Finance

Democrats: Minimum wage isn't the only issue facing parliamentarian

Democratic senators on Thursday said that they don't know if the Senate parliamentarian will allow the final version of the $1.9 trillion coronavirus relief package to include a provision that would direct the Treasury Department to make advance payments of the child tax credit (CTC) on a monthly basis.

The version of the relief package that the House is expected to pass this week would direct Treasury to establish a program to make monthly payments of the credit between July and December.

Lawmakers are using the budget reconciliation process to pass the bill, so that the measure only needs a simple majority to pass the Senate. Under a Senate rule, reconciliation bills can't include provisions that don't have an impact on the federal budget, or only have an impact on the budget that is "merely incidental" to the provision's nonbudgetary aspects.

When asked during a press call Thursday if the parliamentarian, Elizabeth MacDonough, is going to determine that the monthly payments of the CTC don't meet the Senate reconciliation rules, Sen. Sherrod Brown (D-Ohio) said, "We hope not, but we don't give up if she does."

Sen. Michael Bennet (D-Colo.) added, "I don't think we think that she will. I think we don't know."

The provision on monthly payments of the CTC is not the only part of the relief package that MacDonough will be examining in the coming days to ensure they adhere to Senate rules. Most prominently, she will have to determine whether a provision to raise the minimum wage to $15 per hour follows the rules.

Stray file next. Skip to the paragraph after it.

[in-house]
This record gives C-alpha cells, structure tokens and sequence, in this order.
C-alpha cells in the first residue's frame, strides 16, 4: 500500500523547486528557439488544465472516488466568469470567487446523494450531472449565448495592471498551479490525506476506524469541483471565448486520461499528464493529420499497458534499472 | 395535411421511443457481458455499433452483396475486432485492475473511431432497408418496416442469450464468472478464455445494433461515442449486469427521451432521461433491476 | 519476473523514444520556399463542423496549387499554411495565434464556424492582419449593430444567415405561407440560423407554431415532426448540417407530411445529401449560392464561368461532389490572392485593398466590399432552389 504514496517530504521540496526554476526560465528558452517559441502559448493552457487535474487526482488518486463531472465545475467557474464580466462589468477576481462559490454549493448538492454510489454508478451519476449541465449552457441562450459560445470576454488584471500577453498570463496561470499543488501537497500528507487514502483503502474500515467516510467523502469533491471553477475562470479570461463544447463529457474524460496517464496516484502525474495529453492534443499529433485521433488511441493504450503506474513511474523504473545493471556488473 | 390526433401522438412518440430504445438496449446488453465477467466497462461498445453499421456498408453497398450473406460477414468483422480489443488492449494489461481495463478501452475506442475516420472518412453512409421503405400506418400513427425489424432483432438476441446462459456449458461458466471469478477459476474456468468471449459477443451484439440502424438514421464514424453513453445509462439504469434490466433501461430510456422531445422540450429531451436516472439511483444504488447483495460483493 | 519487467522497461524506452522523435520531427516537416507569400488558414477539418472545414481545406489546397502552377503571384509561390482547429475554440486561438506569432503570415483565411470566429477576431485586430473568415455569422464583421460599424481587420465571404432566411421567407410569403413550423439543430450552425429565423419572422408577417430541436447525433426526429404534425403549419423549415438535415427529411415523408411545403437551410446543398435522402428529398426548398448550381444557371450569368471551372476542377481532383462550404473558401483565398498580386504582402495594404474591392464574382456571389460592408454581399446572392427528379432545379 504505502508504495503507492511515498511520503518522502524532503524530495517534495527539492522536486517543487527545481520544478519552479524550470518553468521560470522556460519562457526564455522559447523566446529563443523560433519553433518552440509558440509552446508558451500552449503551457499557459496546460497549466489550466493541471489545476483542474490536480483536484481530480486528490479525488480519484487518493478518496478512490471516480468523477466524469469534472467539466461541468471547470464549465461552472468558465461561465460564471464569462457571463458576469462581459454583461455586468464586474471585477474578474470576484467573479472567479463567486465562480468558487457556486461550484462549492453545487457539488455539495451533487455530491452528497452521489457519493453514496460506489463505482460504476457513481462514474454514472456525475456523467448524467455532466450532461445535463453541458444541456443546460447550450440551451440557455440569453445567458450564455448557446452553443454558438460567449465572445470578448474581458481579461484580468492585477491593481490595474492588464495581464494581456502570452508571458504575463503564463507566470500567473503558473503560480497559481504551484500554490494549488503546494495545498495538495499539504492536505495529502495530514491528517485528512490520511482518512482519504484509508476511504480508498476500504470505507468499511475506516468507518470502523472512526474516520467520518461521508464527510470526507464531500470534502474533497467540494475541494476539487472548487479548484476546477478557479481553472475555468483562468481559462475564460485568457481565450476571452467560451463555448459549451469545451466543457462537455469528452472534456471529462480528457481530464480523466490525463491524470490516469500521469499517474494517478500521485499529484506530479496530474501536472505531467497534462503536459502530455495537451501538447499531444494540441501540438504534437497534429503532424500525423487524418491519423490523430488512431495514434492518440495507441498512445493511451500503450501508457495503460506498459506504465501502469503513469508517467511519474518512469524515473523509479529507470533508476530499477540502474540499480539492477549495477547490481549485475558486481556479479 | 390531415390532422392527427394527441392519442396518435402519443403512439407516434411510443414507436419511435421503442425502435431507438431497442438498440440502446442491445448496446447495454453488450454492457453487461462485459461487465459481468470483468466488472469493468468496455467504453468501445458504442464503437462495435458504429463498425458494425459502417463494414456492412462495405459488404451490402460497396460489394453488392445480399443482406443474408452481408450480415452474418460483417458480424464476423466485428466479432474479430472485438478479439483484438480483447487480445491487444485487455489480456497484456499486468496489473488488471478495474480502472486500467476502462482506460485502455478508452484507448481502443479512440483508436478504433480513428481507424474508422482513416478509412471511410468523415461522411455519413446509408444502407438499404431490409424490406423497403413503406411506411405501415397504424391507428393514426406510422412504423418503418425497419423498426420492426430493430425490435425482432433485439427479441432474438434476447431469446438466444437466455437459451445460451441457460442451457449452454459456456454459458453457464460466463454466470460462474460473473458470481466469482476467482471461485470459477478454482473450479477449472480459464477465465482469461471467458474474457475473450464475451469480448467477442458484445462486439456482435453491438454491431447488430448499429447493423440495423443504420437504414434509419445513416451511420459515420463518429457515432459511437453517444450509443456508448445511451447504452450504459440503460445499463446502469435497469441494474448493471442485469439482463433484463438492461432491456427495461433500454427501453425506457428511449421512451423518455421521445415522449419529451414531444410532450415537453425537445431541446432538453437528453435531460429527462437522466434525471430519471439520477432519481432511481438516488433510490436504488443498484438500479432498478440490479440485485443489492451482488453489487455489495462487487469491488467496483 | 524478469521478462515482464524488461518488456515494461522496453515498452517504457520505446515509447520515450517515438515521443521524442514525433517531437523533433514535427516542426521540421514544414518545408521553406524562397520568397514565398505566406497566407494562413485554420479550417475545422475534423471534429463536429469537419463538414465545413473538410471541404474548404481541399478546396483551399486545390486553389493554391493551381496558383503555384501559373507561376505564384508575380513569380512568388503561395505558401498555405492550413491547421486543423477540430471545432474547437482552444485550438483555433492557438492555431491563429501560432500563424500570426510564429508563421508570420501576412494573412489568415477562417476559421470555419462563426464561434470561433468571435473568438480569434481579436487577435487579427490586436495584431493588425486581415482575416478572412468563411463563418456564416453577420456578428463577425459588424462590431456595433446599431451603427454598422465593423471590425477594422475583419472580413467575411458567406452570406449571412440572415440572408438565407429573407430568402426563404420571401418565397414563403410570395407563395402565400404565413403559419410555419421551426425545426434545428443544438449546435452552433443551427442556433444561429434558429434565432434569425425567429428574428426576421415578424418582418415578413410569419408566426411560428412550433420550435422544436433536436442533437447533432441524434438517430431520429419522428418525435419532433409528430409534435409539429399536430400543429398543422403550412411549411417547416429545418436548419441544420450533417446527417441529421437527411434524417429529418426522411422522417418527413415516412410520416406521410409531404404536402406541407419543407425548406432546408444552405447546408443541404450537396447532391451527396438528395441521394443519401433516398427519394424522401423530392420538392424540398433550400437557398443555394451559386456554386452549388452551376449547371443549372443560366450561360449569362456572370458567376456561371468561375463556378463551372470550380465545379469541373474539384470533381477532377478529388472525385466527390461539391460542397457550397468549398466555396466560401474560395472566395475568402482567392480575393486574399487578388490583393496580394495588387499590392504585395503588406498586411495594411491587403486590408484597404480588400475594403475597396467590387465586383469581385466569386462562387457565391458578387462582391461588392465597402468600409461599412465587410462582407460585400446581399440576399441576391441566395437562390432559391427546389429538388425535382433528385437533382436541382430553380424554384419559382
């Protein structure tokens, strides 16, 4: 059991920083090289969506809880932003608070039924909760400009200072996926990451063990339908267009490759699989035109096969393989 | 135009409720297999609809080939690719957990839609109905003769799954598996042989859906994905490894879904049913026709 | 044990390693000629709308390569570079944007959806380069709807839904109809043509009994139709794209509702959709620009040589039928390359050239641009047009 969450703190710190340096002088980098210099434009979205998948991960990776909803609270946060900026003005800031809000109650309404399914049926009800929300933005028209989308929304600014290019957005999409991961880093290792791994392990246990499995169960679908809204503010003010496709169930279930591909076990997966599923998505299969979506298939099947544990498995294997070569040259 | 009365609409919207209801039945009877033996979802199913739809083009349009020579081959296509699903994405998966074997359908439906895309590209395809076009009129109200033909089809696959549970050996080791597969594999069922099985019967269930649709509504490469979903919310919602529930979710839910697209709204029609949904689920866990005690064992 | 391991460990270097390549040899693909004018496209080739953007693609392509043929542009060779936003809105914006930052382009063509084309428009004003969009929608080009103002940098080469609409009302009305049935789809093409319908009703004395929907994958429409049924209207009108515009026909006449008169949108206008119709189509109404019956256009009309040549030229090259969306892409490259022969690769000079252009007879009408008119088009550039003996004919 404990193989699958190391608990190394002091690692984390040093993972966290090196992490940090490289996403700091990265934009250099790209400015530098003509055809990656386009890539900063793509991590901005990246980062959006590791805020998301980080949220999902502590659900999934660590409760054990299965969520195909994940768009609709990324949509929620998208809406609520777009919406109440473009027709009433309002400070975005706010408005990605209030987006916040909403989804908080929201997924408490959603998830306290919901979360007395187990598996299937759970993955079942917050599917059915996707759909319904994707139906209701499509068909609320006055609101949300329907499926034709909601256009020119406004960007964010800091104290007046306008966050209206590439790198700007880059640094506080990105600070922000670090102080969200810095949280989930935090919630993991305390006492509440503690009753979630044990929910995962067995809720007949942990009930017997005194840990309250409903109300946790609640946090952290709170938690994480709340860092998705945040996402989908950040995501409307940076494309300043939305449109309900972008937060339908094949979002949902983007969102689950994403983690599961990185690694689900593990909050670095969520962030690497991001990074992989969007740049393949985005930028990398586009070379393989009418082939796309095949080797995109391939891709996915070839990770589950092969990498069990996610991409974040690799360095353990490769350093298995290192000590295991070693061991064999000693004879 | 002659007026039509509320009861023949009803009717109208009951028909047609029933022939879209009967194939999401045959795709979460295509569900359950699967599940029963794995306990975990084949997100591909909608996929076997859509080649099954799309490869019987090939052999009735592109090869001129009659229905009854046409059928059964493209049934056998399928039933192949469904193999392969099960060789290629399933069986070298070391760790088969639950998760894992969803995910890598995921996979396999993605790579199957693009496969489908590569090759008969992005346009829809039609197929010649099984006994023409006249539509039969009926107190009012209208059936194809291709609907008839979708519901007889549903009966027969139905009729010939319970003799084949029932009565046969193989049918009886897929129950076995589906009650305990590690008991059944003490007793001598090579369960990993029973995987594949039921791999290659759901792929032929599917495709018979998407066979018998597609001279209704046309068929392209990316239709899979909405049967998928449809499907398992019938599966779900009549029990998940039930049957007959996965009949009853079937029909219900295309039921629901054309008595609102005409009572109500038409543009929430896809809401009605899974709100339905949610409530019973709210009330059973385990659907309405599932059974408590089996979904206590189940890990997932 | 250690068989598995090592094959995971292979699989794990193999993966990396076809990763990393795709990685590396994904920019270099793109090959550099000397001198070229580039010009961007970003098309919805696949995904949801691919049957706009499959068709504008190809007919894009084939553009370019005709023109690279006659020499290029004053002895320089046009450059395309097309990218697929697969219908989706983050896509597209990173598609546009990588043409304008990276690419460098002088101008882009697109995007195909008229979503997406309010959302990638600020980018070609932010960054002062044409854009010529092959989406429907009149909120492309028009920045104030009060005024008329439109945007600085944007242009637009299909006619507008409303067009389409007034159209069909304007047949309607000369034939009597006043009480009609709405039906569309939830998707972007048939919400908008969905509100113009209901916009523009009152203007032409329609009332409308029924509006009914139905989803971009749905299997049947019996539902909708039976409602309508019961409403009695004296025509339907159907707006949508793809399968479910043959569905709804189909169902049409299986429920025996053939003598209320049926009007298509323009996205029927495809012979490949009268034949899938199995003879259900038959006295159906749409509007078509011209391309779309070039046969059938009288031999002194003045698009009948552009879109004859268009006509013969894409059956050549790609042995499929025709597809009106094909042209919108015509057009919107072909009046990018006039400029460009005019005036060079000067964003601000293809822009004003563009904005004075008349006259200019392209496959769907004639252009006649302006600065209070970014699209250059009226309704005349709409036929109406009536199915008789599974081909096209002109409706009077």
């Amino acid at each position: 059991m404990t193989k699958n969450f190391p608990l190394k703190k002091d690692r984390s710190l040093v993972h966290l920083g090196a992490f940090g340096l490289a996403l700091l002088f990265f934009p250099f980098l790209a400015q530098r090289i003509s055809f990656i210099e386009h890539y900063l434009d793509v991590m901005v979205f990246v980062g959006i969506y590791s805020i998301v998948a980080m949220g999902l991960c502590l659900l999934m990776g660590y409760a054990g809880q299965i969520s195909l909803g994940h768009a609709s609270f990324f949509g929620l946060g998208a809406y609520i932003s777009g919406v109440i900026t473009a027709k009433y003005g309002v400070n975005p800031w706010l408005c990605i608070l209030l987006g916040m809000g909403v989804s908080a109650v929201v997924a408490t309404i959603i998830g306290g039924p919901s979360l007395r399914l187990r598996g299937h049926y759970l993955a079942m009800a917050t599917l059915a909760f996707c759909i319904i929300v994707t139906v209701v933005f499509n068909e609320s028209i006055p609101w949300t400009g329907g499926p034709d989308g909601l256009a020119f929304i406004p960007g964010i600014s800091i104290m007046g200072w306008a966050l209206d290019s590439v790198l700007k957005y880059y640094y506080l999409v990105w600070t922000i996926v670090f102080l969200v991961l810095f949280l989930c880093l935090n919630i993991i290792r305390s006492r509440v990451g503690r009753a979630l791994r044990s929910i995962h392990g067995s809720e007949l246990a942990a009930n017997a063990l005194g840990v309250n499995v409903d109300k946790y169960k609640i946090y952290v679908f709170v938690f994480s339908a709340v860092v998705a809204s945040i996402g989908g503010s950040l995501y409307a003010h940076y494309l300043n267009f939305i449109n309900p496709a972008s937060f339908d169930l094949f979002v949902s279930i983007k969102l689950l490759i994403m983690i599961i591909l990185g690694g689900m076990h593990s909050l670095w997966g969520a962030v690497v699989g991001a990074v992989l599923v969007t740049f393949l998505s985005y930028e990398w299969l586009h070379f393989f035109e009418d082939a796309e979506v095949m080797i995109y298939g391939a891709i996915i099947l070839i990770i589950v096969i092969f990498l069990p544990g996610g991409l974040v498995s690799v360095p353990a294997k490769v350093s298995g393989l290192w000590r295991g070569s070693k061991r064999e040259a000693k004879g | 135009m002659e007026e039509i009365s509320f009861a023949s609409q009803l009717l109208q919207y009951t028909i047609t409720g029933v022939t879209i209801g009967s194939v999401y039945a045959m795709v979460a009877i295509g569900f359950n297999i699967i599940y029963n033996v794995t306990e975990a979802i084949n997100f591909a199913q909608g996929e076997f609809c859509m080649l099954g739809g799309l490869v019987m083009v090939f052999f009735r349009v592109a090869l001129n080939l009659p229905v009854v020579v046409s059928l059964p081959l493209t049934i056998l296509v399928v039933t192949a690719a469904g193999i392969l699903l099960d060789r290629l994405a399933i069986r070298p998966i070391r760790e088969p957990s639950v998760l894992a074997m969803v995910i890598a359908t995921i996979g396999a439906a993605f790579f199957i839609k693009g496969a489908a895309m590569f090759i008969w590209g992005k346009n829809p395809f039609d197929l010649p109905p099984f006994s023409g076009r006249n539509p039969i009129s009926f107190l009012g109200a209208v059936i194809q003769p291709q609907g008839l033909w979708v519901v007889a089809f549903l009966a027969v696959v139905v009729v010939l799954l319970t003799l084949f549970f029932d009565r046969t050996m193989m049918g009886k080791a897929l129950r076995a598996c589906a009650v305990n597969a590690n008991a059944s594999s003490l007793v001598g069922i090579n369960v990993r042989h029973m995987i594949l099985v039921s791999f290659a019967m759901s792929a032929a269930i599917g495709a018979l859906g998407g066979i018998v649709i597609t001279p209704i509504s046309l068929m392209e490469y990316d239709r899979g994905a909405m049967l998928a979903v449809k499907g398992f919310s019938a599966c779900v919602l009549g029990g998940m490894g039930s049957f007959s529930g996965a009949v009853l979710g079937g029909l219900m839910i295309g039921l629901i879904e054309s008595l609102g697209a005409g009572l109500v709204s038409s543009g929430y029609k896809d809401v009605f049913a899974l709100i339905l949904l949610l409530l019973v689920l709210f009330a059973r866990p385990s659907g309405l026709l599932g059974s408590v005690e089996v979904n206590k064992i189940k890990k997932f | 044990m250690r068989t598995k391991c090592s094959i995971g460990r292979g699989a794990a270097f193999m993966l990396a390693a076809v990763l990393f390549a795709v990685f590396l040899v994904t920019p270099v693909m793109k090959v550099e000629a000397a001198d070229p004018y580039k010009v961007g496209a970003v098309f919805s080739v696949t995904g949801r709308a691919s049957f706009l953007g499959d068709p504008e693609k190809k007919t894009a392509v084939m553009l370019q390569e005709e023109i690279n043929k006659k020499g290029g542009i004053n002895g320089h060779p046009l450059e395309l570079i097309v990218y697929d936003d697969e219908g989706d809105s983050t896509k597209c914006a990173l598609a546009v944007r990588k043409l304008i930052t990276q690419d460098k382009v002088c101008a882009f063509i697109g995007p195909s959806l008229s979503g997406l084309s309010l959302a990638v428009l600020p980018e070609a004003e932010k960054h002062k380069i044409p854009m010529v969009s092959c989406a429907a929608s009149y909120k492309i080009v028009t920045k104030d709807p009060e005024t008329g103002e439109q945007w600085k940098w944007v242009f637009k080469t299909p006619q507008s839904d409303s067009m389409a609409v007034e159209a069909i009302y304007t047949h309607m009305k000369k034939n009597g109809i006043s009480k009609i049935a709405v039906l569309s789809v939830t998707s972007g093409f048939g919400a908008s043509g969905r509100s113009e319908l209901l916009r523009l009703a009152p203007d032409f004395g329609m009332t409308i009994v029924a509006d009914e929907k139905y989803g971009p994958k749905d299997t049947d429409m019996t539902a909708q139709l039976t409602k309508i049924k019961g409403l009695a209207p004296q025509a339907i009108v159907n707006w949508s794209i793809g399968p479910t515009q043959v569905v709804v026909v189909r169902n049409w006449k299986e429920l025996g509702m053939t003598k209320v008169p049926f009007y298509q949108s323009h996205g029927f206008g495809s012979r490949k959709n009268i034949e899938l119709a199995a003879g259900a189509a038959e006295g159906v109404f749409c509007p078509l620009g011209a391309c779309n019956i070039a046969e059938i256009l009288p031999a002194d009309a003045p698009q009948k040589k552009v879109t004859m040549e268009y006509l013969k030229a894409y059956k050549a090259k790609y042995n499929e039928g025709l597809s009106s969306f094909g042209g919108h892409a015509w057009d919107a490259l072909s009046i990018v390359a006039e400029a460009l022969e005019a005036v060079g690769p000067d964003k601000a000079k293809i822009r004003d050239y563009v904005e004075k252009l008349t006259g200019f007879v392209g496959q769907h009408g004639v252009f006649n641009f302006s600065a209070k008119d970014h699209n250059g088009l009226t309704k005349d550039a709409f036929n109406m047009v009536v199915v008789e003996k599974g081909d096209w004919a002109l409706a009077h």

In addition to directing Treasury to make advance payments of the CTC, the relief package also would increase the CTC amount for 2021 from $2,000 to $3,600 for children under age 6 and $3,000 for other children, and it would make the credit fully refundable so that the lowest-income households can qualify for the full credit amount.

Even if MacDonough rules against the portion on monthly payments, the portions to increase the credit amount and expand refundability are likely to make it into the final version of the relief bill. The Joint Committee on Taxation estimated that the CTC expansion in the House bill would cost about $110 billion over a decade, and Republicans passed their 2017 tax-cut law that included an increase of the CTC amount through reconciliation.

Senate Democrats in a press call on Thursday touted the proposed CTC expansion along with provisions in the bill to expand the earned income tax credit (EITC), which benefits low- and middle-income households. They said that the provisions would help significantly to reduce poverty.

"This bill will do more to eliminate poverty just about than anything's that's happened in a very long time," Senate Majority Leader Charles Schumer (D-N.Y.) said. "These are two very powerful and highly effective poverty tools that Senate Democrats are fighting to expand in the COVID relief package."

During the call, the left-leaning groups Data for Progress and Groundwork Action presented polling data that majorities of both Democrats and Republicans support expansions of the CTC and EITC.

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